Using locally available materials, the colonists built what they could and tried to meet the challenges posed by the climate and landscape of the new country. They constructed the types of homes they remembered, but they also innovated and, at times, learned new building techniques from Native Americans. As the country grew, these early settlers developed not one, but many, uniquely American styles.
Centuries later, builders borrowed ideas from early American architecture to create Colonial Revival and Neo-colonial styles. So, even if your house is brand new, it may express the spirit of the America's colonial days. Look for features of these early American house styles:
The first British settlers in New England built timber-frame dwellings like the ones they had known in their home country. There's a medieval flavor to the enormous chimneys and diamond-pane windows found on many of these homes. Because the British colonists built with wood, only a few of their houses remain intact today. Still, you'll find charming New England Colonial features incorporated into modern-day Neo-Colonial homes.
When Germans traveled to North America, they settled in New York, Pennsylvania, Ohio, and Maryland. Stone was plentiful and the German colonists constructed sturdy homes with thick walls, exposed timbering, and hand-hewn beams. This historic photo shows the De Turck House in Oley, Pennsylvania, built in 1767.
You may have heard the term Spanish Colonial used to describe elegant stucco homes with fountains, courtyards, and elaborate carvings. Those picturesque houses are actually romantic Spanish Colonial revivals. Early explorers from Spain, Mexico, and Latin America built rustic homes out of wood, adobe, crushed shells, or stone. Earth, thatch, or red clay tiles covered low, flat roofs. Few original Spanish Colonial homes remain, but wonderful examples have been preserved or restored in St. Augustine, Florida. Travel through California and the American Southwest and you'll also find Pueblo homes that combine Hispanic styling with Native American ideas.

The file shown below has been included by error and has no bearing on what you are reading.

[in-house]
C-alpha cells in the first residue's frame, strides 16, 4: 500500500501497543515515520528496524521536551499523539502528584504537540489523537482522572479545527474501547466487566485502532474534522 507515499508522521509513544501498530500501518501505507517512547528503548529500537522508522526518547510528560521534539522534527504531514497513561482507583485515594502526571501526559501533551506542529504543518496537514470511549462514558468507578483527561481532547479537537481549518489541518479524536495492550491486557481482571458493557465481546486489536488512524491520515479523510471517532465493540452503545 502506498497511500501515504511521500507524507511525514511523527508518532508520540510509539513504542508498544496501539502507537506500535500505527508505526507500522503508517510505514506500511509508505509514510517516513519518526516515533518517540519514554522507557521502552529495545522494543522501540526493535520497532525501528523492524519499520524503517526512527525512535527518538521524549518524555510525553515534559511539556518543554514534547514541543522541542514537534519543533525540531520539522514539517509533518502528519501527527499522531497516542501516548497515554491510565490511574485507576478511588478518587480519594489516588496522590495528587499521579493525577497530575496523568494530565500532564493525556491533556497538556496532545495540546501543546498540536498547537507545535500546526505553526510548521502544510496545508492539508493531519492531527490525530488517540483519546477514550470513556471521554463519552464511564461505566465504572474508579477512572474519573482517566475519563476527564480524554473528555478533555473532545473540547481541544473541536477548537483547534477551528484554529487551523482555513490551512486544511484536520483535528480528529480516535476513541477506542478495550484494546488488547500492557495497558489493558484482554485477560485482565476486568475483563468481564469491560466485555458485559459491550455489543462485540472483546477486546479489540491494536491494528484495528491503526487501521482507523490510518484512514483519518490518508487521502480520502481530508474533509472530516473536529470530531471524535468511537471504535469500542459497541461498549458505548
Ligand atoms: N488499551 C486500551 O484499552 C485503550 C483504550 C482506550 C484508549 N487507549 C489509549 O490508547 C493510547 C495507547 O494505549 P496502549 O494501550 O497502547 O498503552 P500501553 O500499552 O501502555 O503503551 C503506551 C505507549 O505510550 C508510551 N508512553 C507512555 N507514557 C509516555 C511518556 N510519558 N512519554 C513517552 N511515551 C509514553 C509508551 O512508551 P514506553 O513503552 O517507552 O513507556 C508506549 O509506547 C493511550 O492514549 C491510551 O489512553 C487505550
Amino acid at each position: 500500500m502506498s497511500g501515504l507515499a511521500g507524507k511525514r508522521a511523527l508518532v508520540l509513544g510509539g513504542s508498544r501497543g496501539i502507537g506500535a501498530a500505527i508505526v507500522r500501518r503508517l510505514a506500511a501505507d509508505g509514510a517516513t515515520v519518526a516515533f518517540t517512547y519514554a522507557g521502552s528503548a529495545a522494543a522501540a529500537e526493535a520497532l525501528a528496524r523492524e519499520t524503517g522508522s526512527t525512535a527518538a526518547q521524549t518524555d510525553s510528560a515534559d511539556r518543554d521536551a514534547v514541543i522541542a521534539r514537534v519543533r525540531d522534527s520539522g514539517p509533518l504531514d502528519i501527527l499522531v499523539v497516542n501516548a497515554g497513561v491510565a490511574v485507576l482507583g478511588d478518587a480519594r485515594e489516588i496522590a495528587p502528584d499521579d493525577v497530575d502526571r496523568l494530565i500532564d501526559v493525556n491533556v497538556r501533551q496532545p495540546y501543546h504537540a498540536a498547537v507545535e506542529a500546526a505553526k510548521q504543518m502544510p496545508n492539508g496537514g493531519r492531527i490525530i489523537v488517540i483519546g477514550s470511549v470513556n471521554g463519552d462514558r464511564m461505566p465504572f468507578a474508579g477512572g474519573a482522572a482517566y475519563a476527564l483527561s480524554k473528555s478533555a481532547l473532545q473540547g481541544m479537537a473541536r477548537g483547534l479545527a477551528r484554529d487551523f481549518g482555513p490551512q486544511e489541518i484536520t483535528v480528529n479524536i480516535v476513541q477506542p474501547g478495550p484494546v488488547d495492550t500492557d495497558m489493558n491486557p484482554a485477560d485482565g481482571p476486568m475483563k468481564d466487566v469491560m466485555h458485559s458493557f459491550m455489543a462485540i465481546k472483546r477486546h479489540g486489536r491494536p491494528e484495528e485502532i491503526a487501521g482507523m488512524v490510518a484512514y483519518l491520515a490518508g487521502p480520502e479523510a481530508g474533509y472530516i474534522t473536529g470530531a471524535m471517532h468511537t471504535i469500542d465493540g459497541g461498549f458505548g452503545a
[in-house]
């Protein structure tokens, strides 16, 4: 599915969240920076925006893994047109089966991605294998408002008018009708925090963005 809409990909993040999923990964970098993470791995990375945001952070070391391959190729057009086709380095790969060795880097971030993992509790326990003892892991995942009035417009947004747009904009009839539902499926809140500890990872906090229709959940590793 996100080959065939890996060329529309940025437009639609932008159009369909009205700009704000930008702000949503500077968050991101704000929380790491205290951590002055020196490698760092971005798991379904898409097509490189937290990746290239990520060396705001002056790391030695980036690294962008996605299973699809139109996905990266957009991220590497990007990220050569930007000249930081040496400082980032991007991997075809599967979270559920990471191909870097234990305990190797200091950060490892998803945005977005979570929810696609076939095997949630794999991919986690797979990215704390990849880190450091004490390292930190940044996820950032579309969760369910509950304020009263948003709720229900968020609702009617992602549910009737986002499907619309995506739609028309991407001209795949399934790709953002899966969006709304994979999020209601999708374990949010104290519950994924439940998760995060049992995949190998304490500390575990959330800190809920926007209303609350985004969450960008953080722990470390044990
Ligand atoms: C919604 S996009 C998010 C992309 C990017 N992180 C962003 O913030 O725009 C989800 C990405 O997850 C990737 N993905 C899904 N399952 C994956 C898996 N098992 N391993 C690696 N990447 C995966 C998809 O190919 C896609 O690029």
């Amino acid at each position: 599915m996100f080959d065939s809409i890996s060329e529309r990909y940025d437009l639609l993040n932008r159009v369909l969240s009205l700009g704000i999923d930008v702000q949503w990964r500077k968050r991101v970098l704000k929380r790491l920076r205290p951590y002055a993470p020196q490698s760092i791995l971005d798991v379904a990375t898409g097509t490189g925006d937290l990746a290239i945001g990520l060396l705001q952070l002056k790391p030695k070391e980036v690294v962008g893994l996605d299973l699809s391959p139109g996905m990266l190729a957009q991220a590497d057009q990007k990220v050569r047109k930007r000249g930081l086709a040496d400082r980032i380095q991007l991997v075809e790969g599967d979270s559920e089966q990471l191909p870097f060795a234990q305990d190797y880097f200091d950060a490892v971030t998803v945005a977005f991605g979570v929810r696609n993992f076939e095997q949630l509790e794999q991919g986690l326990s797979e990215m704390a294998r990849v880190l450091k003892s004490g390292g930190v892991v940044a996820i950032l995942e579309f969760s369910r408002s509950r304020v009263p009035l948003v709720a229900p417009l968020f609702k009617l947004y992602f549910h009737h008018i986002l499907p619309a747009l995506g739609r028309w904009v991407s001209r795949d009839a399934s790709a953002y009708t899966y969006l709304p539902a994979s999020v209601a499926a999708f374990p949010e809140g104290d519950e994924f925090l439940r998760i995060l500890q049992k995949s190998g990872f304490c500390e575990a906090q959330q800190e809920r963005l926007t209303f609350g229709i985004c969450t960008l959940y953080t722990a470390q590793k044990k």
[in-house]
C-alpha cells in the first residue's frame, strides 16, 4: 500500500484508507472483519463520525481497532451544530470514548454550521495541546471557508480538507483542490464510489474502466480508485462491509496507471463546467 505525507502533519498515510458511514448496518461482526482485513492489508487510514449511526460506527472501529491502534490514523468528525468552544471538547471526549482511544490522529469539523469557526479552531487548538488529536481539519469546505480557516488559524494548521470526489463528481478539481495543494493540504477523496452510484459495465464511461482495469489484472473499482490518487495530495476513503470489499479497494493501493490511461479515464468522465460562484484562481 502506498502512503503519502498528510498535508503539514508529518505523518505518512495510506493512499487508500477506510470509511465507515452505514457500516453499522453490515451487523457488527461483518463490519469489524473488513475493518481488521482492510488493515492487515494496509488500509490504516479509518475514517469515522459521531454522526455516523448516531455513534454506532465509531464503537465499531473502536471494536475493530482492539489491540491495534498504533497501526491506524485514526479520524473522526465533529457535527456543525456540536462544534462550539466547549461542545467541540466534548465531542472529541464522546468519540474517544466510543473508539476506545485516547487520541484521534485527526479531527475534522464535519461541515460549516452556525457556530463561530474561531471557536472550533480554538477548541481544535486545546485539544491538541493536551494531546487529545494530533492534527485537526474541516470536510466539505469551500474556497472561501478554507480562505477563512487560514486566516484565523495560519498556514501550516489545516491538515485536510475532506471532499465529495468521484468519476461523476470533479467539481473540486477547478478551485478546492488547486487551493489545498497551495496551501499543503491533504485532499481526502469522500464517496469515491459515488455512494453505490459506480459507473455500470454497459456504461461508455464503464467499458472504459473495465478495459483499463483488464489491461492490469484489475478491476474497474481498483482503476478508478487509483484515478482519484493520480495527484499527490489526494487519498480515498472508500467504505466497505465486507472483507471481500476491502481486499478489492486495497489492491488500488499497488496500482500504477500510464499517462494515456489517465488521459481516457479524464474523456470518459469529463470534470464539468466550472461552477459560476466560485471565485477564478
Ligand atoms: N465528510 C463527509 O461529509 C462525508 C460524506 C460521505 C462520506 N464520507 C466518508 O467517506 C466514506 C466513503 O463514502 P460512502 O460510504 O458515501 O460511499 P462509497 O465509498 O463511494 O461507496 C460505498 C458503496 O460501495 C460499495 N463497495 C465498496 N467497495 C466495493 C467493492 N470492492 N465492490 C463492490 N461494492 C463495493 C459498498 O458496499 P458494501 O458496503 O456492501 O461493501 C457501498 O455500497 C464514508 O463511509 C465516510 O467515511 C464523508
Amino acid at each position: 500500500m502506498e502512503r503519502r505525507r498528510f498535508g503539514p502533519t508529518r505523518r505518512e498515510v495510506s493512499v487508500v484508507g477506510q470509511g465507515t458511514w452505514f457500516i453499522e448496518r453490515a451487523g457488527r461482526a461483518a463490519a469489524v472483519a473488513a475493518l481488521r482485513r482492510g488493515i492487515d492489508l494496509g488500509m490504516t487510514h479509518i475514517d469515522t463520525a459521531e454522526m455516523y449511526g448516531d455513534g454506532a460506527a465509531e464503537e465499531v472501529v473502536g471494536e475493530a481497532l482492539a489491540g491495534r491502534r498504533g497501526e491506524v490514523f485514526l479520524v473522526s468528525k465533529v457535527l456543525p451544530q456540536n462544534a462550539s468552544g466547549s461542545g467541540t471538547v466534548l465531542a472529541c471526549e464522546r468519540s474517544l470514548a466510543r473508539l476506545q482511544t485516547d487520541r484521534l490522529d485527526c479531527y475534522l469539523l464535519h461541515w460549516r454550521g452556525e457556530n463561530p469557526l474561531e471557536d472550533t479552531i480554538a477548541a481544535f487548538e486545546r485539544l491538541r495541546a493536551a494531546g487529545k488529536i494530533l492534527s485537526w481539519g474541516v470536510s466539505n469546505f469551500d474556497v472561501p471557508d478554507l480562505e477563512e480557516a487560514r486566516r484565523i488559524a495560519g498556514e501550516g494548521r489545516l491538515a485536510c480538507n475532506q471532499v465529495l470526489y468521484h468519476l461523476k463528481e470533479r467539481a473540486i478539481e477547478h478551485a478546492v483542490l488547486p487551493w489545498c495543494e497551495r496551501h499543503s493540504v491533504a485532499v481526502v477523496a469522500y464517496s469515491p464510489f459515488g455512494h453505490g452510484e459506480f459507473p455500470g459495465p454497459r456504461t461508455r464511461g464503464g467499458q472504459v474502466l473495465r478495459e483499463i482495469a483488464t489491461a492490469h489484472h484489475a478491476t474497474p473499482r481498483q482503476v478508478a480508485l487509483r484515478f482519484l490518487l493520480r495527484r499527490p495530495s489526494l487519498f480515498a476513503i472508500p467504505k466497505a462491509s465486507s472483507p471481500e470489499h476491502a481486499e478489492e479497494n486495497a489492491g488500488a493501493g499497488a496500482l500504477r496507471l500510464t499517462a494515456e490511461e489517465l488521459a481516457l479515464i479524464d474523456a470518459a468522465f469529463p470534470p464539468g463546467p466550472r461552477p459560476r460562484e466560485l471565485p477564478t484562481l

Like the German colonists, Dutch settlers brought building traditions from their home country. Settling mainly in New York State, they built brick and stone houses with rooflines that echoed the architecture of the Netherlands. You can recognize the Dutch Colonial style by the gambrel roof. Dutch Colonial became a popular revival style, and you'll often see 20th century homes with the characteristic rounded roof.
5. Cape Cod
1690 - mid-1800sA Cape Cod house is actually a type of New England Colonial. Named after the spit of land where the Pilgrims first dropped anchor, Cape Cod houses are one-story structures designed to withstand cold and snow. Centuries later, builders embraced the practical, economical Cape Cod shape for budget housing in suburbs across the USA. Even today this no-nonsense style suggests cozy comfort. Browse our collection of Cape Cod house pictures to see historic and contemporary versions of the style.
As the thirteen original colonies prospered, more affluent families built refined homes that imitated the Georgian architecture of Great Britain. Named after English kings, a Georgian house is tall and rectangular with an orderly row windows symmetrically arranged on the second story. During the late 1800s and first half of the 20th century, many Colonial Revival homes echoed the regal Georgian style.
While the English, Germans, and Dutch were building a new nation along the eastern shores of North America, French colonists settled in the Mississippi Valley, especially in Louisiana. French Colonial homes are an eclectic mix, combining European ideas with practices learned from Africa, the Caribbean, and the West Indies. Designed for the hot, swampy region, traditional French Colonial homes are raised on piers. Wide, open porches (called galleries) connect the interior rooms.
Federalist architecture marks the end of the colonial era in the newly-formed United States. Americans wanted to build homes and government buildings that expressed the ideals of their new country and also conveyed elegance and prosperity. Borrowing Neoclassical ideas from a Scottish family of designers--the Adam brothers--prosperous landowners constructed fancier versions of the austere Georgian Colonial style. These homes, which may be called Federal or Adam, were given porticoes, balustrades, fanlights, and other decorations.